Tag Archives: Writing

I feel weird


I’m outside, in the shivery cold, wearing two shirts, my ‘smoking jacket’, sweats, socks and slippers. The moon is bright and directly in front of me, and I hear nothing but car tires whispering in the distance, an occasional bird who hasn’t realised that it is dark out, and a few thumps and bumps from the neighbours’ house.

It’s quiet because iDJ isn’t here and so there is no music playing – for a change. You have no idea how much I appreciate a non-musical interlude. He’s off buying me cream for my coffee and taking a brand new PC to its new owners – he does computer work on the side and fuck me but it took hours to set up a brand new Dell out of the box. Crazy. Hope he gets some cash for this. (Edit – he did)

Thumps and bumps are because we live in a semi-d. I share a wall with strangers. Well, not that we don’t ever talk but we have SFA in common, other than a dislike for the new neighbours in the estate who leave their yappy dog out all day and all night and never ever make it shut the hell up.

I smell the smoke of fires, mine and theirs – mine is coal and turf briquette, theirs is wood. The air is still enough that the smoke sifts down to me where I sit in the patch of light coming through our sliding glass doors. Shivering.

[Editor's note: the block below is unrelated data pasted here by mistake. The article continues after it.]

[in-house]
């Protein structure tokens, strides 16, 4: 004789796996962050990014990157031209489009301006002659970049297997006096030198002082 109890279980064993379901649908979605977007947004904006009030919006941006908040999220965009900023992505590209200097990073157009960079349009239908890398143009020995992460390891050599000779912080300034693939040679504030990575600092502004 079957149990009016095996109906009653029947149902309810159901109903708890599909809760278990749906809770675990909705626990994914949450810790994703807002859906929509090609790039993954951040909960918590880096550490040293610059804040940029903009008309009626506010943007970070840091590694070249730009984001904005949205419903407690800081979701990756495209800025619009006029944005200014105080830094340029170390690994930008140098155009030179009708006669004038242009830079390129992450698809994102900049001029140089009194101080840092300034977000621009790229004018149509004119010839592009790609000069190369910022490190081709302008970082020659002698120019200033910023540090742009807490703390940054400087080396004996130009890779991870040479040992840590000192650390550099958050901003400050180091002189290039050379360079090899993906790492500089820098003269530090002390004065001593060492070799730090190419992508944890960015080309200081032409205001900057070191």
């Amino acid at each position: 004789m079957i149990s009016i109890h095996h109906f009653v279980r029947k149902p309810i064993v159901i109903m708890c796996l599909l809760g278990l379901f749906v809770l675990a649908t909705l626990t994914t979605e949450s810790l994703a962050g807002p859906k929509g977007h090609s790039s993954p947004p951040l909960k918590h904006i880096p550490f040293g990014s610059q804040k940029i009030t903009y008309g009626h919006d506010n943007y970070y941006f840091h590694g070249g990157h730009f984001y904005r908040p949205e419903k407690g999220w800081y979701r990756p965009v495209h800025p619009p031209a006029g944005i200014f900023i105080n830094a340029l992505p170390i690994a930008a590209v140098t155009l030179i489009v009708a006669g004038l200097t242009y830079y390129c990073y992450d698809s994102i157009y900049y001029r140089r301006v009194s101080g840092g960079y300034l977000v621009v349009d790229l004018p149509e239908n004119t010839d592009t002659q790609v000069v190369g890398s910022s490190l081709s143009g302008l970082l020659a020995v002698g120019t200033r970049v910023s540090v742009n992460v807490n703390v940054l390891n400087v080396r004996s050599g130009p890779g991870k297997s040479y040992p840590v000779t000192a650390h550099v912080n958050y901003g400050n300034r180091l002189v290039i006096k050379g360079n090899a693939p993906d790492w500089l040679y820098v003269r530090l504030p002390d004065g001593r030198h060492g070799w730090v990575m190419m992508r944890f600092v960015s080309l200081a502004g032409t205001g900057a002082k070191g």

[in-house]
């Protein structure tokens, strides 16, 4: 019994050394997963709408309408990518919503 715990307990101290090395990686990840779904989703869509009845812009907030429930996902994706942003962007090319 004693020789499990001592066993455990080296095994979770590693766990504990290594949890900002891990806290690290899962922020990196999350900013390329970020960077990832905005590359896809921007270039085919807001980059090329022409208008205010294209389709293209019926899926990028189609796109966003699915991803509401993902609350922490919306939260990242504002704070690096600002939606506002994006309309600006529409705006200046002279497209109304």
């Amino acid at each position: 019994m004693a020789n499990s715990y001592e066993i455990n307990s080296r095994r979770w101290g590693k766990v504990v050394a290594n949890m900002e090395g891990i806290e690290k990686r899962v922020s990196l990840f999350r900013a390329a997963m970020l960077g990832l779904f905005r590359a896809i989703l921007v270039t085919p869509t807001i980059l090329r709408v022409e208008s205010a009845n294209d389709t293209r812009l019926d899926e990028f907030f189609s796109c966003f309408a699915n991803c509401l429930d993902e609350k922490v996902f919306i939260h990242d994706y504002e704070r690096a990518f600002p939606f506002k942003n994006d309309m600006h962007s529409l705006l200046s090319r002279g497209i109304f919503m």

I don’t want to go in, even if I have a fire waiting. Outside it’s dry, and not windy, and my back feels ever-so-much better if I sit up straight in my Coleman camp chair. Sitting properly is something I do not do when huddled in front of the fire trying to blow my nasty cigarette smoke up the chimney.

I think I’m getting something. A cold, the flu, a bad reaction to having infected teeth. I haven’t been ill in over a year – I forget what the signs are. I feel weird. Stuffed up, but totally able to breathe through my nose. Achy, but just my neck. Headachy, but I’m used to that. We will see. I have another cold sore. This makes two in three weeks. A sure sign my resistance is low and I’m fighting off some horrible nastiness. For me to admit I don’t feel ‘right’ at all probably means I have something seriously wrong. Heh. Not. Heh.

We got free fish today. A friend of iDJ’s brought us cleaned and filleted mackerel. I don’t cook fish, I haven’t the talent. I leave eggs and fish to himself; he has the touch. I was mostly annoyed that I have to wash a raw-fish smelling bowl, and felt a bit odd that we were getting free meat out of the boot of a taxi. I guess that’s my do-something-for-the-first-time observation for the day.

A not new thing I’ve been wanting to mention is something that happens daily on my drive in to work. Same road, same time, every morning, I meet a school bus coming the other way. The bus-driver lifts a hand from the wheel and greets me. Every day.

How cool is that? I don’t know him, I don’t live in that town, and I don’t have kids on his bus. He knows my car and knows I’m there, and gives a little hello. I love Ireland. I would never get that in the States. I give it back, of course. Two ships vehicles passing in the night morning. It cheers me as I sit in my little blue and white box, music (that I love, a rarity) so loud I can’t hear my own engine, on my way to another day of work. I look forward to seeing that bus coming at me.